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Parents demand answers in China lead poisoning
January 7, 2011 / 8:43 AM / 7 years ago

Parents demand answers in China lead poisoning

GAOHE, China (Reuters) - Parents of children poisoned by lead in eastern China are demanding answers and compensation from the government after the country’s latest incident of heavy metal pollution made more than 200 sick.

Authorities in Gaohe in eastern Anhui province have closed two battery plants blamed for the poisoning just a stone’s throw from residences in contravention of planning laws, according to state media.

Some of the children affected are just a few months old.

“Children are precious to us. You tell me what I can do. I don’t have many requests. The government has to stand up and give the children some answers and help,” said 48-year-old Li Xiaoai, grandmother of three-year-old Jiang Shuangchao.

She said her granddaughter was found to have 245 micrograms of lead per liter of blood, and displayed symptoms of lead poisoning such as lack of appetite and fatigue.

Levels of more than 100 micrograms of lead per liter of blood are considered to be harmful and residents said most of the children in the community tested above those levels.

“I can’t just leave the child at home and let her die,” Li told Reuters.

Poisoning cases involving children are especially sensitive in China following a scandal in 2008 when at least six children died and nearly 300,000 became ill from drinking powdered milk laced with the industrial compound, melamine.

China set up a compensation fund for children whose health was seriously damaged, but the children of many of the parents who allied with parent activist Zhao Lianhai were not eligible for compensation.

Zhao was given a two-and-a-half year jail sentence in November for “inciting social disorder” after organizing a website for parents of the melamine-poisoned children.

In Gaohe, some residents are also demanding a probe into how their homes were allowed to be built in an industrial zone.

“Actually this problem has something to do with the government. To put it practically, an industrial area should have industrial uses,” said Xiao Zhang.

“In general, there should not be any residential areas inside here but the government put the residents here. This should not have been allowed,” the 29-year-old added.

He said one of the battery factories had been operating in the industrial park since 2007, about the same time his family was relocated to their current home.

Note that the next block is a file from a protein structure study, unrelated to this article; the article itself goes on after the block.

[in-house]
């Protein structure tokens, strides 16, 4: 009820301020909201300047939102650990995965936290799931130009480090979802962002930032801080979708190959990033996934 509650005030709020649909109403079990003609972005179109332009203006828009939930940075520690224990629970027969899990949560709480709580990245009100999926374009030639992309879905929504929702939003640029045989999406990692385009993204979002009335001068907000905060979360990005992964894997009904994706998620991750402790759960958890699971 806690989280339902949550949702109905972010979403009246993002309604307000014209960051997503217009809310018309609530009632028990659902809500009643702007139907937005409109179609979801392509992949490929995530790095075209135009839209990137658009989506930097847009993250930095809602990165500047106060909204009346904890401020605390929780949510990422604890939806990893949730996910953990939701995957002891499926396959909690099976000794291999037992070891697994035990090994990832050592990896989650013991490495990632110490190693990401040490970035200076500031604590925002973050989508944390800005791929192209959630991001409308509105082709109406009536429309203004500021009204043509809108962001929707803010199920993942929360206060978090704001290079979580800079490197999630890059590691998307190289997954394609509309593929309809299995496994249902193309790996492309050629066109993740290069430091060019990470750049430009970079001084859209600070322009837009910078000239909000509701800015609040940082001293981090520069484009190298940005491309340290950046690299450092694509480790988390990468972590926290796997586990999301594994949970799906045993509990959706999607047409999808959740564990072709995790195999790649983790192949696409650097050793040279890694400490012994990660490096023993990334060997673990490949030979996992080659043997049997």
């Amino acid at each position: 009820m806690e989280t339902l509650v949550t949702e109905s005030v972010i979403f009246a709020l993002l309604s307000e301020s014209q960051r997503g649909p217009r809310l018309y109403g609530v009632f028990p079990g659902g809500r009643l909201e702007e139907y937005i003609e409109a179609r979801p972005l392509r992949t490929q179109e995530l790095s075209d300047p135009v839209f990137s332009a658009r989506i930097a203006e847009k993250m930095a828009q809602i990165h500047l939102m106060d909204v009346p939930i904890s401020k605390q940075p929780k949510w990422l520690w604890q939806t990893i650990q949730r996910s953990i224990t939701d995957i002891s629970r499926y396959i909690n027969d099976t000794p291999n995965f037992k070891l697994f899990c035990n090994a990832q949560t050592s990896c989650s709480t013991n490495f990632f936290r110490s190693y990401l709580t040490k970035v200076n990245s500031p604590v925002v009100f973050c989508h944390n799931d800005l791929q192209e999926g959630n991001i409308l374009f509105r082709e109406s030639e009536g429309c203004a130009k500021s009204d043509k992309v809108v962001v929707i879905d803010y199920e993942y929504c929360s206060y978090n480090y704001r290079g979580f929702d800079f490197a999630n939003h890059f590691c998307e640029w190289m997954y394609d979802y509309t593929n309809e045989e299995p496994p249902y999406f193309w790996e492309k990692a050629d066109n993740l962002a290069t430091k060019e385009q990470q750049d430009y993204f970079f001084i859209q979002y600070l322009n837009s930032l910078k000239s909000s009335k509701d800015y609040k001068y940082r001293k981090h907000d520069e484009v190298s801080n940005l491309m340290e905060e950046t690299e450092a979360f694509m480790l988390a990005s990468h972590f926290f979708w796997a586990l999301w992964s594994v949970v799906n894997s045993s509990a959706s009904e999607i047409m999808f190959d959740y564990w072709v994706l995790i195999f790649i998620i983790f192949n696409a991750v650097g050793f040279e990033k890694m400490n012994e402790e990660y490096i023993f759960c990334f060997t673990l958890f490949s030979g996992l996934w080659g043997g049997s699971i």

Residents said children who tested above 250 micrograms of lead per liter of blood had been sent to the main children’s hospital in the provincial capital of Hefei for treatment.

But families said those children whose lead levels were below that point were left to fend for themselves.

They said their families were just given 400 yuan ($60) and a box of apples and bananas by the local government when the lead poisoning cases first came to light last month.

“I just hope the government will give us some economic compensation so that we can buy some nutritious things to feed our children and that they can get well soon,” said one resident, who gave her family name as Zhang.

“They have to deal with the source of this pollution. There is another battery plant that is still in production further up there. This one (opposite us) has shut but the one further up is still in production and it is quite near our home,” she complained.

Lead poisoning, which often builds up slowly as a result of repeated exposure to small amounts of lead, can damage various parts of the body including the nervous and reproductive systems and the kidneys, and it can cause high blood pressure and anemia.

China’s environment ministry has called for urgent measures to tackle heavy metal poisoning as cases of mass poisoning have created widespread public anger.

In 2009, protesters broke into a smelting works they blamed for the lead poisoning of more than 600 children, smashing trucks and tearing down fences.

Writing by Ben Blanchard; Editing by Nick Macfie

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